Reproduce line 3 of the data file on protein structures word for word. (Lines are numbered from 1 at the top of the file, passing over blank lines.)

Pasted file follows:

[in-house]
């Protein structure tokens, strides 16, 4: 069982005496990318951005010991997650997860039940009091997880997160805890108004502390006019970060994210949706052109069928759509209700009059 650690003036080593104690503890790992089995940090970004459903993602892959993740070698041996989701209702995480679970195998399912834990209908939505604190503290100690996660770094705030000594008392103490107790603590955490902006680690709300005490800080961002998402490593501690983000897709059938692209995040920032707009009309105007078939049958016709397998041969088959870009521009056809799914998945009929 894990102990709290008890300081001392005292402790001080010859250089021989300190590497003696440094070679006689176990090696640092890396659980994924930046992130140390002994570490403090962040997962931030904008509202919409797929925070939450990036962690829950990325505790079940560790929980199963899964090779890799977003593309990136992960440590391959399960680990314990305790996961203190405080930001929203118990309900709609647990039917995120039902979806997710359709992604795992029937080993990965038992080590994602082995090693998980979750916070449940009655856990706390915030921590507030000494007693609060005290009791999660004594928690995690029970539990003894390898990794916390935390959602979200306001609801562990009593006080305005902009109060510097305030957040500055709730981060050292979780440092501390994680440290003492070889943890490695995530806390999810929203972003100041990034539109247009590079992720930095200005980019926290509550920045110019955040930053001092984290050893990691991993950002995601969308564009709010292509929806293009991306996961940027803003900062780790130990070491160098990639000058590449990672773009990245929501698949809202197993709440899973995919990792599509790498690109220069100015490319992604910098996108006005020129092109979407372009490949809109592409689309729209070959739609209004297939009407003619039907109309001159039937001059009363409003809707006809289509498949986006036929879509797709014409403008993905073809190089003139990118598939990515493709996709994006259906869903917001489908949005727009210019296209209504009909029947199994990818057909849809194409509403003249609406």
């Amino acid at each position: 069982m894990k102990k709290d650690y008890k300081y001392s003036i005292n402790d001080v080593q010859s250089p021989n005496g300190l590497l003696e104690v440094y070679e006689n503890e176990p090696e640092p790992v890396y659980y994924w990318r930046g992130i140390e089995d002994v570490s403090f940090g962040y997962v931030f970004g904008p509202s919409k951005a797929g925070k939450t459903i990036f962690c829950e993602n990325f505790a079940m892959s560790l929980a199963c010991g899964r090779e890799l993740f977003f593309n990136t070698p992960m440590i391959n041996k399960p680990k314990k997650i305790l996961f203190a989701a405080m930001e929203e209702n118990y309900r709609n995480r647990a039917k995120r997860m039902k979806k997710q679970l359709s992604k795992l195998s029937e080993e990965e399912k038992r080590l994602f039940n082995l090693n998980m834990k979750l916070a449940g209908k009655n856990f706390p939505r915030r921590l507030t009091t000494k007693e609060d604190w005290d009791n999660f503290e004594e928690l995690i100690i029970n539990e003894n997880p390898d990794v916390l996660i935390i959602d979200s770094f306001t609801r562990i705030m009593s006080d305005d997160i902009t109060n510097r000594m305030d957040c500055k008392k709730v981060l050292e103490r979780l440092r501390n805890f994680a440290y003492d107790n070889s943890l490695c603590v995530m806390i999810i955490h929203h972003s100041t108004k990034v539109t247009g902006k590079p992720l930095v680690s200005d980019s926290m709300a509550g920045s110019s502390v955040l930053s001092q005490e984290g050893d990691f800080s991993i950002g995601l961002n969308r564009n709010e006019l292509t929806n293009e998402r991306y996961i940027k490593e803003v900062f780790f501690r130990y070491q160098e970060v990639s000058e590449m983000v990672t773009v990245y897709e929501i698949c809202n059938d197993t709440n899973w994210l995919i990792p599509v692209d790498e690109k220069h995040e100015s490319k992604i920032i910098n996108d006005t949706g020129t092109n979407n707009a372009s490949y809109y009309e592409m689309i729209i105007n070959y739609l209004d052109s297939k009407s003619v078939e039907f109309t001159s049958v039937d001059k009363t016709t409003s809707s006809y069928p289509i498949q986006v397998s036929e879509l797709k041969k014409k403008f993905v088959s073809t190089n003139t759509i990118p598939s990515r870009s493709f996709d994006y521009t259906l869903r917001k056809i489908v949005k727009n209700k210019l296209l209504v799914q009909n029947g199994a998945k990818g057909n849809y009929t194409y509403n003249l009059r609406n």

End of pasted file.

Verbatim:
């Amino acid at each position: 069982m894990k102990k709290d650690y008890k300081y001392s003036i005292n402790d001080v080593q010859s250089p021989n005496g300190l590497l003696e104690v440094y070679e006689n503890e176990p090696e640092p790992v890396y659980y994924w990318r930046g992130i140390e089995d002994v570490s403090f940090g962040y997962v931030f970004g904008p509202s919409k951005a797929g925070k939450t459903i990036f962690c829950e993602n990325f505790a079940m892959s560790l929980a199963c010991g899964r090779e890799l993740f977003f593309n990136t070698p992960m440590i391959n041996k399960p680990k314990k997650i305790l996961f203190a989701a405080m930001e929203e209702n118990y309900r709609n995480r647990a039917k995120r997860m039902k979806k997710q679970l359709s992604k795992l195998s029937e080993e990965e399912k038992r080590l994602f039940n082995l090693n998980m834990k979750l916070a449940g209908k009655n856990f706390p939505r915030r921590l507030t009091t000494k007693e609060d604190w005290d009791n999660f503290e004594e928690l995690i100690i029970n539990e003894n997880p390898d990794v916390l996660i935390i959602d979200s770094f306001t609801r562990i705030m009593s006080d305005d997160i902009t109060n510097r000594m305030d957040c500055k008392k709730v981060l050292e103490r979780l440092r501390n805890f994680a440290y003492d107790n070889s943890l490695c603590v995530m806390i999810i955490h929203h972003s100041t108004k990034v539109t247009g902006k590079p992720l930095v680690s200005d980019s926290m709300a509550g920045s110019s502390v955040l930053s001092q005490e984290g050893d990691f800080s991993i950002g995601l961002n969308r564009n709010e006019l292509t929806n293009e998402r991306y996961i940027k490593e803003v900062f780790f501690r130990y070491q160098e970060v990639s000058e590449m983000v990672t773009v990245y897709e929501i698949c809202n059938d197993t709440n899973w994210l995919i990792p599509v692209d790498e690109k220069h995040e100015s490319k992604i920032i910098n996108d006005t949706g020129t092109n979407n707009a372009s490949y809109y009309e592409m689309i729209i105007n070959y739609l209004d052109s297939k009407s003619v078939e039907f109309t001159s049958v039937d001059k009363t016709t409003s809707s006809y069928p289509i498949q986006v397998s036929e879509l797709k041969k014409k403008f993905v088959s073809t190089n003139t759509i990118p598939s990515r870009s493709f996709d994006y521009t259906l869903r917001k056809i489908v949005k727009n209700k210019l296209l209504v799914q009909n029947g199994a998945k990818g057909n849809y009929t194409y509403n003249l009059r609406n």